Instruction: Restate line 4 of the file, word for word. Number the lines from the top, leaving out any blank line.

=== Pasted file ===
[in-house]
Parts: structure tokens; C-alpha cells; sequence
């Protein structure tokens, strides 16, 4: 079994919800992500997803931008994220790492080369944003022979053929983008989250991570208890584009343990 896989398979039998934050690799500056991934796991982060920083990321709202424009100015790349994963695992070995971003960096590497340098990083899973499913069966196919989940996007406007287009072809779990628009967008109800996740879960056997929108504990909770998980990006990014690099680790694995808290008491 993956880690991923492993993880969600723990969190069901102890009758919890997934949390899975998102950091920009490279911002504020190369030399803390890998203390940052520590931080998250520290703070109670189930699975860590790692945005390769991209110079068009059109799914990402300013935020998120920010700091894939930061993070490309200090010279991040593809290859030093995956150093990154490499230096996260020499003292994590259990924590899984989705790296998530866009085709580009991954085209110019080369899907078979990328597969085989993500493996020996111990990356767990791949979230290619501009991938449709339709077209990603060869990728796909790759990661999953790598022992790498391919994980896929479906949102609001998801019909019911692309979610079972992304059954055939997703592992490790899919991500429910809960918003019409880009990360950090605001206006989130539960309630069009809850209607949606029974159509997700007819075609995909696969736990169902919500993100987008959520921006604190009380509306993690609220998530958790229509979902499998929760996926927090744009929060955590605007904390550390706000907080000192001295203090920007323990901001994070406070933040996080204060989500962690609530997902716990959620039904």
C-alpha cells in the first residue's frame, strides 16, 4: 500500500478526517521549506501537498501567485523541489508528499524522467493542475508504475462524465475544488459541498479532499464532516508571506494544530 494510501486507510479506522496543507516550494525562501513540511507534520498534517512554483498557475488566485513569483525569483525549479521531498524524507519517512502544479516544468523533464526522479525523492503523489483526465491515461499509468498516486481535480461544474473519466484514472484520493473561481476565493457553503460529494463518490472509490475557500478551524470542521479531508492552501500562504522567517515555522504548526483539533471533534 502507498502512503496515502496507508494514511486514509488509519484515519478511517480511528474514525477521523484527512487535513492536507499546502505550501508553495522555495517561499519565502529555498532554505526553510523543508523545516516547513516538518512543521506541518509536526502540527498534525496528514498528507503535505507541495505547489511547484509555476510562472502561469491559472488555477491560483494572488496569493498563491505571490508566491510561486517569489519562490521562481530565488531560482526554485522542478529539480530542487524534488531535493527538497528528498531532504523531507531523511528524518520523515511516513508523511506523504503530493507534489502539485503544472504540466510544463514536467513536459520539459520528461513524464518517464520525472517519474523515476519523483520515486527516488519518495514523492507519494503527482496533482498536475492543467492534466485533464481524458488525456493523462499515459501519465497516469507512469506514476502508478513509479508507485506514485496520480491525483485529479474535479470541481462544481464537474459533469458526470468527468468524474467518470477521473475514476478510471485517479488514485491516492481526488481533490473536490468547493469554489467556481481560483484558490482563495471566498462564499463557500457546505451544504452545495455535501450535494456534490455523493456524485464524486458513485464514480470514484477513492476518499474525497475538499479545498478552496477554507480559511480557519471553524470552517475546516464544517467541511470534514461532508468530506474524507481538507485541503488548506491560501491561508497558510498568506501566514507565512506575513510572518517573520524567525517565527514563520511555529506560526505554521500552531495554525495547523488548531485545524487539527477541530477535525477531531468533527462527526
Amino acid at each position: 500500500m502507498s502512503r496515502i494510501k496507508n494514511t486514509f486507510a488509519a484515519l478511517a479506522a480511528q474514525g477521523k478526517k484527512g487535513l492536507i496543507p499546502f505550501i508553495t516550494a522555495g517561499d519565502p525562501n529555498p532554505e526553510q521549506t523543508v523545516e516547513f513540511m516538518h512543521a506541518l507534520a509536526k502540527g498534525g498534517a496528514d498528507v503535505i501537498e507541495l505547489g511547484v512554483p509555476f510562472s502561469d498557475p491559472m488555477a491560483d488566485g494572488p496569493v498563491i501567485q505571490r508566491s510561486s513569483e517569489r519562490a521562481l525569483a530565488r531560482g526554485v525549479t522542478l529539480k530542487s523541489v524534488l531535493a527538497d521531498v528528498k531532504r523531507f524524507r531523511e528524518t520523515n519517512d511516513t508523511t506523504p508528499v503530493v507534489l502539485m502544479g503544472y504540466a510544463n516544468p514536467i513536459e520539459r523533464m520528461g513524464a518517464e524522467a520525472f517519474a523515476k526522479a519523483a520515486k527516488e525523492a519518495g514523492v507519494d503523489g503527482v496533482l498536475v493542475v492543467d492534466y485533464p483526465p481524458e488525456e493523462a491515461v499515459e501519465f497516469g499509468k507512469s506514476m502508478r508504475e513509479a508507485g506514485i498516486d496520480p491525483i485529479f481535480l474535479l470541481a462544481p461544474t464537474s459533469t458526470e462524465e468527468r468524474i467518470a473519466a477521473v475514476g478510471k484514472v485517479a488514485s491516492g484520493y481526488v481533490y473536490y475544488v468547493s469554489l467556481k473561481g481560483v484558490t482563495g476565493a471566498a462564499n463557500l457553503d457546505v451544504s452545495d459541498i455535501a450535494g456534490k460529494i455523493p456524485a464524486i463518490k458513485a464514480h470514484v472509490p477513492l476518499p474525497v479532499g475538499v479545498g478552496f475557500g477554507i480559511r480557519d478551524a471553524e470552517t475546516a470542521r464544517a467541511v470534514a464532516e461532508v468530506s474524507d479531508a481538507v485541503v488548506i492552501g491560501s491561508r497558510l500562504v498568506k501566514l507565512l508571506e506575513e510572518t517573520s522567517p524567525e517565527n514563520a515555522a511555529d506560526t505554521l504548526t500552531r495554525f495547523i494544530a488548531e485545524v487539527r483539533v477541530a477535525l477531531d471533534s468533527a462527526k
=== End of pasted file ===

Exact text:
C-alpha cells in the first residue's frame, strides 16, 4: 500500500478526517521549506501537498501567485523541489508528499524522467493542475508504475462524465475544488459541498479532499464532516508571506494544530 494510501486507510479506522496543507516550494525562501513540511507534520498534517512554483498557475488566485513569483525569483525549479521531498524524507519517512502544479516544468523533464526522479525523492503523489483526465491515461499509468498516486481535480461544474473519466484514472484520493473561481476565493457553503460529494463518490472509490475557500478551524470542521479531508492552501500562504522567517515555522504548526483539533471533534 502507498502512503496515502496507508494514511486514509488509519484515519478511517480511528474514525477521523484527512487535513492536507499546502505550501508553495522555495517561499519565502529555498532554505526553510523543508523545516516547513516538518512543521506541518509536526502540527498534525496528514498528507503535505507541495505547489511547484509555476510562472502561469491559472488555477491560483494572488496569493498563491505571490508566491510561486517569489519562490521562481530565488531560482526554485522542478529539480530542487524534488531535493527538497528528498531532504523531507531523511528524518520523515511516513508523511506523504503530493507534489502539485503544472504540466510544463514536467513536459520539459520528461513524464518517464520525472517519474523515476519523483520515486527516488519518495514523492507519494503527482496533482498536475492543467492534466485533464481524458488525456493523462499515459501519465497516469507512469506514476502508478513509479508507485506514485496520480491525483485529479474535479470541481462544481464537474459533469458526470468527468468524474467518470477521473475514476478510471485517479488514485491516492481526488481533490473536490468547493469554489467556481481560483484558490482563495471566498462564499463557500457546505451544504452545495455535501450535494456534490455523493456524485464524486458513485464514480470514484477513492476518499474525497475538499479545498478552496477554507480559511480557519471553524470552517475546516464544517467541511470534514461532508468530506474524507481538507485541503488548506491560501491561508497558510498568506501566514507565512506575513510572518517573520524567525517565527514563520511555529506560526505554521500552531495554525495547523488548531485545524487539527477541530477535525477531531468533527462527526